Pre-Primary School Parade in La Antigua Guatemala

Pre-Primary School Parade in Antigua

Guatemala’s public educational system is divided as follows: Pre-Primaria (Pre-primary also known as párvulos and kindergarten), Primaria (Primary school 1st to 6th grade), Secundaria (Secundary school, 3 years known as 1st basic through 3rd basic or Básicos) and Diversificado (3 years corresponding to the last years of High School; also known as Preparataria in other parts of Latin America).

Okay, with that in mind, the schedule for Independence Day Celebrations begins with celebrations and parade for Pre-Primaria on the 13th of September; celebrations activities and parade on the 14th for Primaria and last but not least, on September 15th the full blown party, activities, parades and firecracker burning for Secundaria and Diversificado.

FREE EDUCATION ASIDE: Today it was made official that in Guatemala public education will FREE starting 2009 school year. Until now, parents had to pay for registration and other miscellaneous fees even though it was mandated by the Guatemalan Constitution that everyone had the right to free education. This mandate of the Constitution had been broken since 1968 when it was permitted to charge for student’s registration. Finally I see a sign of the Social Democrat government we voted into office. 🙂

© 2008 – 2013, Rudy Giron. All rights reserved.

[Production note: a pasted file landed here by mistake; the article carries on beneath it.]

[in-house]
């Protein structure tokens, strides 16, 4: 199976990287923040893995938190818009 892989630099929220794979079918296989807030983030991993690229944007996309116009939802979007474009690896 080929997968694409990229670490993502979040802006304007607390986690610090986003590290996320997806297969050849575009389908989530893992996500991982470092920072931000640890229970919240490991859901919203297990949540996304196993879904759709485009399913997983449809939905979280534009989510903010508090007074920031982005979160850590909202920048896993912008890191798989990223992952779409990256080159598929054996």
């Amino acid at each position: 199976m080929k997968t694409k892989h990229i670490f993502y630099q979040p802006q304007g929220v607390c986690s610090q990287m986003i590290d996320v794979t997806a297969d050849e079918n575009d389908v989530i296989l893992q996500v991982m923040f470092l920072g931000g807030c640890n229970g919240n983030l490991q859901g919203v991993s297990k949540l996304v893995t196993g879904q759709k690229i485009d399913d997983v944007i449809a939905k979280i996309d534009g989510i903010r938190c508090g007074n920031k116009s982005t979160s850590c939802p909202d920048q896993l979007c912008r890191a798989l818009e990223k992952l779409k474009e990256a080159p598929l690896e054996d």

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  • They’re so cute!

    Congratulations to Guatemala for the free public education! And much luck to your country too! The Philippines has always offered free public education, but it has slowly been deteriorating over the decades. Now we’re hard put to compete with other Asian countries. It’s sad.

  • MaggieD

    O.k., Rudy – after the Independance Day stuff is over and you are looking for more ideas, I would love to see more “behind those doors” scenes. I remember you had one px a couple of years ago, and I know it would be challange, but maybe you have friends who wouldn’t mind sharing px of their homes, those beautiful courtyards and gardens that are hidden “behind the doors.” I was sad that I missed a ‘tour of homes’ the last time I was there and perhaps folks would enjoy seeing this otherwise invisible-to-tourists aspect of LAG.

  • @Hilda, ironically Guatemala’s free education was not free because a presidential decree in 1968 allowed for charging registration and other miscellaneous fees. The quality of the free public education in Guatemala is cause for much debate; same as in the Philippines. By the way, thanks so much your continued visits and feedback.

    @MaggieD, I had plan a food series for next week, but if you want I can cancel that. Let take my intruder suit and see if I come back with some new spy-paparazzi photos. 😉

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